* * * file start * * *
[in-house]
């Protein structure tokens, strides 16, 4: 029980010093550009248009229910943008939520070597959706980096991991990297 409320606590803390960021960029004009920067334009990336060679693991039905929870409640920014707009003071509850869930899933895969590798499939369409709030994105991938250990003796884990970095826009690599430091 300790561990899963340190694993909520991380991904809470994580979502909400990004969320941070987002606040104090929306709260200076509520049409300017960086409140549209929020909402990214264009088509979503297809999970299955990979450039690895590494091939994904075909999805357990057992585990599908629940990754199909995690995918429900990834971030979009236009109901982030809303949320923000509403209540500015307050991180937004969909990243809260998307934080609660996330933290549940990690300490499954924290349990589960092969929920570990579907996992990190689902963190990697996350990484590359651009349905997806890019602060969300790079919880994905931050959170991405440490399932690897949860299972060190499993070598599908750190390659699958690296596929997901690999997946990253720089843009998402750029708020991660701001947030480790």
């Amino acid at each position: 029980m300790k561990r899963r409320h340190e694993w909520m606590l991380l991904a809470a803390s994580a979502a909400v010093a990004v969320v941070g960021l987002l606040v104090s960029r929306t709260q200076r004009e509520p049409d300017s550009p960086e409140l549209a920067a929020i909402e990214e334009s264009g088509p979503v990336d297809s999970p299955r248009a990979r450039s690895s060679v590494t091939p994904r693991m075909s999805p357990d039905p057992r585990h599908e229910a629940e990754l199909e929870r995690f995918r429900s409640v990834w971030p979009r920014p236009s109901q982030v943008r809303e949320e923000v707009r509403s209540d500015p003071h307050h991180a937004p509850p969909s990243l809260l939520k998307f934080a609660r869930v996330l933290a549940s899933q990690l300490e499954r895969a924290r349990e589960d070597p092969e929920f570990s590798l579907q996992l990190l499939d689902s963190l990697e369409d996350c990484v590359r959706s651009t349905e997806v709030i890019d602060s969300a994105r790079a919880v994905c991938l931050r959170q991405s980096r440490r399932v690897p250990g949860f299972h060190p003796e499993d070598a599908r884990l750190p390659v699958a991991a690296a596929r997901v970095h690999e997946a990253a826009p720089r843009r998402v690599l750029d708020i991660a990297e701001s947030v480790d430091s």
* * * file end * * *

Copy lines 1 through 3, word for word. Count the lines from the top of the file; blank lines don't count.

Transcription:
[in-house]
């Protein structure tokens, strides 16, 4: 029980010093550009248009229910943008939520070597959706980096991991990297 409320606590803390960021960029004009920067334009990336060679693991039905929870409640920014707009003071509850869930899933895969590798499939369409709030994105991938250990003796884990970095826009690599430091 300790561990899963340190694993909520991380991904809470994580979502909400990004969320941070987002606040104090929306709260200076509520049409300017960086409140549209929020909402990214264009088509979503297809999970299955990979450039690895590494091939994904075909999805357990057992585990599908629940990754199909995690995918429900990834971030979009236009109901982030809303949320923000509403209540500015307050991180937004969909990243809260998307934080609660996330933290549940990690300490499954924290349990589960092969929920570990579907996992990190689902963190990697996350990484590359651009349905997806890019602060969300790079919880994905931050959170991405440490399932690897949860299972060190499993070598599908750190390659699958690296596929997901690999997946990253720089843009998402750029708020991660701001947030480790």
């Amino acid at each position: 029980m300790k561990r899963r409320h340190e694993w909520m606590l991380l991904a809470a803390s994580a979502a909400v010093a990004v969320v941070g960021l987002l606040v104090s960029r929306t709260q200076r004009e509520p049409d300017s550009p960086e409140l549209a920067a929020i909402e990214e334009s264009g088509p979503v990336d297809s999970p299955r248009a990979r450039s690895s060679v590494t091939p994904r693991m075909s999805p357990d039905p057992r585990h599908e229910a629940e990754l199909e929870r995690f995918r429900s409640v990834w971030p979009r920014p236009s109901q982030v943008r809303e949320e923000v707009r509403s209540d500015p003071h307050h991180a937004p509850p969909s990243l809260l939520k998307f934080a609660r869930v996330l933290a549940s899933q990690l300490e499954r895969a924290r349990e589960d070597p092969e929920f570990s590798l579907q996992l990190l499939d689902s963190l990697e369409d996350c990484v590359r959706s651009t349905e997806v709030i890019d602060s969300a994105r790079a919880v994905c991938l931050r959170q991405s980096r440490r399932v690897p250990g949860f299972h060190p003796e499993d070598a599908r884990l750190p390659v699958a991991a690296a596929r997901v970095h690999e997946a990253a826009p720089r843009r998402v690599l750029d708020i991660a990297e701001s947030v480790d430091s």